Thanks to Southview Animal Hospital for their support.
West St. Paul author Jackie Polzin has written a literary fiction novel about chickens. Given West St. Paul’s seeming obsession with chickens, it could be the perfect joke. And while Polzin’s Brood is funny, it’s also sad and poignant and beautifully written.
Polzin explores grief and miscarriage through a brood of backyard chickens, which sounds ridiculous but is completely delightful.
“Tending to chickens was a kind of sanctuary at times.”Jackie Polzin
About Jackie Polzin
Polzin has lived in West St. Paul for three years with her partner Travis Olson, and their children, 4-year-old Lucy and 2-year-old Charlie. They also have a Boston Terrier named Mimo who is older and wiser than the kids combined.
Writing and parenting consume Polzin’s days. She also used to teach and would love to do it again. “These jobs—writing, parenting, teaching—are similar in a lot of ways: joyful; humbling (humiliating, even); can quickly shift from thankless to rewarding and back again,” she says.
Polzin enjoys visiting the goats at Dodge Nature Center, cooking, gardening, and jogging along Charlton.
Conversation With Jackie Polzin
Here’s our interview with Polzin:
The book gives a wonderful glimpse into the world of backyard chickens. What’s your experience with chickens?
Travis and I raised chickens for six years while living in North Minneapolis. My mom planted the idea in my head. She said, “I always thought you’d have chickens someday.” Raising chickens had never crossed my mind before that. Then I couldn’t stop thinking about it. When I told Travis, his immediate response was to grab a pen and draw the coop he would build. And he built it very quickly.
I’ve never been completely at ease with city living and I hoped raising chickens might counter the hurry of urban life. And it did, I think. Tending to chickens was a kind of sanctuary at times. But there’s stress, too. Chickens need things and have a lot of predators. As soon as you acquire chickens, it’s your job to keep them alive.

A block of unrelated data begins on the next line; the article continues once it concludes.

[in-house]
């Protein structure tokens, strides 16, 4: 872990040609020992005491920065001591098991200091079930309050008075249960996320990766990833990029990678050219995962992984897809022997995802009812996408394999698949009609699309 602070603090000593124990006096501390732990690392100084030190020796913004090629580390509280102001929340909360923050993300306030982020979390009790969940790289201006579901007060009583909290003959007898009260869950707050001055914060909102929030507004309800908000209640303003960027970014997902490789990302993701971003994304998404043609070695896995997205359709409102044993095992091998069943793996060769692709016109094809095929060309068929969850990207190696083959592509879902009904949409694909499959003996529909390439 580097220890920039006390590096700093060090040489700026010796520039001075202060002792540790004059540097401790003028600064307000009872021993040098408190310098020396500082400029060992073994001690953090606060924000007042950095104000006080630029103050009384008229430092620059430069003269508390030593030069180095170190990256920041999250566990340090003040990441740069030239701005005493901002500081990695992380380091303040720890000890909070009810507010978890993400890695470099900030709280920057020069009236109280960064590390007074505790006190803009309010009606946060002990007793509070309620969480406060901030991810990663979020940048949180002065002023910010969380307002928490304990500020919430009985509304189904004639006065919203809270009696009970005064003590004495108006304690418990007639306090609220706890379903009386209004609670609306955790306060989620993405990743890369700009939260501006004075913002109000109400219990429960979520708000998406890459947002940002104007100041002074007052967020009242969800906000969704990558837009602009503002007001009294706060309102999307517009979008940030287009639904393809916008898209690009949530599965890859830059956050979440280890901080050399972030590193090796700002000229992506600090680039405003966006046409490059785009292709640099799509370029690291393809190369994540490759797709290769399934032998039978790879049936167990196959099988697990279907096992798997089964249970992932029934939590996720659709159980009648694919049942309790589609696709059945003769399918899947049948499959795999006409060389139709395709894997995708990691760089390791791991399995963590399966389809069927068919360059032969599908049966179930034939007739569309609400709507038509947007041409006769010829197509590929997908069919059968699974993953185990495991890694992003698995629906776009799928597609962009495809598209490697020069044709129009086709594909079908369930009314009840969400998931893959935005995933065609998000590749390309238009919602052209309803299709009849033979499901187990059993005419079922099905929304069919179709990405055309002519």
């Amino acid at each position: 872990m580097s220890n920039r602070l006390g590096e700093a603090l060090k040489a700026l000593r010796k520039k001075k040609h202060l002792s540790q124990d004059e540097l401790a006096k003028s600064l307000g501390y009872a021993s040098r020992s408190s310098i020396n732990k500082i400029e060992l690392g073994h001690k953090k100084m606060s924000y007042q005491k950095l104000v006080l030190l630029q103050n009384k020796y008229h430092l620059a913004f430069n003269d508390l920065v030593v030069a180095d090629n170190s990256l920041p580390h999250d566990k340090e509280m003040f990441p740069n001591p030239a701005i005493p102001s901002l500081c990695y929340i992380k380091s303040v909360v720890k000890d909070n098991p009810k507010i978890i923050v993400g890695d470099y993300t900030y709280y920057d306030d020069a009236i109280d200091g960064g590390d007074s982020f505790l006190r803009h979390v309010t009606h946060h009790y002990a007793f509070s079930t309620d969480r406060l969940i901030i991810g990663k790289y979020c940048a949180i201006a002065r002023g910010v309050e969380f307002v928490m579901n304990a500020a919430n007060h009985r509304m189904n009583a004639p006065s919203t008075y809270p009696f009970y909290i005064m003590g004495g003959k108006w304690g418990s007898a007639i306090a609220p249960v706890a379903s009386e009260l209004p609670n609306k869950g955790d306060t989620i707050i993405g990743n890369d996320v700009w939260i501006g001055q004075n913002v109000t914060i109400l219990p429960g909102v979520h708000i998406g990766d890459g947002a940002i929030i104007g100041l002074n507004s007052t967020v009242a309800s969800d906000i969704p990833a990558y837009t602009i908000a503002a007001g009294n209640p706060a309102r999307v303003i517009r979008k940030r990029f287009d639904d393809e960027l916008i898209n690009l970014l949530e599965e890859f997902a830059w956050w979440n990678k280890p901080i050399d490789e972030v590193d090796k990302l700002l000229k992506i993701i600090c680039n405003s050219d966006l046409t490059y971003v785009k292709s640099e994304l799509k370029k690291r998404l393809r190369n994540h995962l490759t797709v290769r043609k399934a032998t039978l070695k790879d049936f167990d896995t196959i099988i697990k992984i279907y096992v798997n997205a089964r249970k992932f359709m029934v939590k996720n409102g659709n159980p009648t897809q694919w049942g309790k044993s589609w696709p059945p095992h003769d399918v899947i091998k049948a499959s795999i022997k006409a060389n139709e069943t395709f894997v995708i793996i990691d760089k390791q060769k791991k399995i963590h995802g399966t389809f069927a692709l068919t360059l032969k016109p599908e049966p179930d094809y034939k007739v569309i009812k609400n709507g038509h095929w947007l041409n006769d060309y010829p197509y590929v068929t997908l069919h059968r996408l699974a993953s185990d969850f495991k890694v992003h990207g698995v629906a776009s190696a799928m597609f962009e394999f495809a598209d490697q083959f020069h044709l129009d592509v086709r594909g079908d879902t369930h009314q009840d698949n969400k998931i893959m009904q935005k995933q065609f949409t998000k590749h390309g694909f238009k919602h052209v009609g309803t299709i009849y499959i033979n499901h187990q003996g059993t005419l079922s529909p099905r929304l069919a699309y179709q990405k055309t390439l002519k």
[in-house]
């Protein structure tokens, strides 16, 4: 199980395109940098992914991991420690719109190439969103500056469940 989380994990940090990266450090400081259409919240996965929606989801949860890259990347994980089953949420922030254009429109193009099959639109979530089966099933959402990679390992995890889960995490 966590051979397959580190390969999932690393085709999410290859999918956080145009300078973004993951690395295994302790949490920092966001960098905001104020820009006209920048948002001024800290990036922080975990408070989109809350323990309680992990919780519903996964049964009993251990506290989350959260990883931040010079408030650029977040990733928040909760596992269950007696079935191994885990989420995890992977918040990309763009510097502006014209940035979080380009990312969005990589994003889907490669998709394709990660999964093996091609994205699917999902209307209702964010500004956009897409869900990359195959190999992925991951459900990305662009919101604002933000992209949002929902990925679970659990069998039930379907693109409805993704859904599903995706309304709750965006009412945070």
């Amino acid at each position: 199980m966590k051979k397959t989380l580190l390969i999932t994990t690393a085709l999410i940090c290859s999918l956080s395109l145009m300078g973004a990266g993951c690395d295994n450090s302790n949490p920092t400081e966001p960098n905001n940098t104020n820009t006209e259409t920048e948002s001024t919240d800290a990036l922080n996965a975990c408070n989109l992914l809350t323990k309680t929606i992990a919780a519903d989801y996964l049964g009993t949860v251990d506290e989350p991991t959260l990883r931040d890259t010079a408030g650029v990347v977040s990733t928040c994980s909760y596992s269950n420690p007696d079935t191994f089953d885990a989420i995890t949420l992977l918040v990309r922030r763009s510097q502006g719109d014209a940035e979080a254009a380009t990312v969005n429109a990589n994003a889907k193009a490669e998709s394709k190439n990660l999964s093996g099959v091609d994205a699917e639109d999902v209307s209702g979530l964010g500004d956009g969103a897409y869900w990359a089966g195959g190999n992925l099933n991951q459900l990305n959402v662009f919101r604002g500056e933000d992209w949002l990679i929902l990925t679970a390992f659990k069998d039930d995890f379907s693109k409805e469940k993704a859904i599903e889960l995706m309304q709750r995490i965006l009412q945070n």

You don’t currently have chickens here in West St. Paul, but will that change soon?
Because we have young kids we’ve kept deferring the decision until the kids were older, by which I think we meant when the kids were more hygiene-savvy. Now, suddenly, they know how to wash their hands. And West St. Paul relaxed the city chicken ordinance last August, so all the obstacles have fallen away. Travis said recently, “We could build a coop in the garage where the workbench is now with a door cut to a pen in the wood chips alongside the playhouse.” So probably soon.
What advice do you have for West St. Paul neighbors who want to raise chickens?
Chickens are most entertaining when you let them out of the coop to follow their whims. They’re gawky and curious and easily distracted. Even their destructive tendencies are fun to watch.
I wish I had known more about chickens starting out. I learned so much by error. Take a class somewhere, if you can. There’s one called Backyard Chicken Basics through Egg|Plant Urban Farm Supply in St. Paul.
You’re exploring grief and miscarriage and infertility through chickens. How did that come together?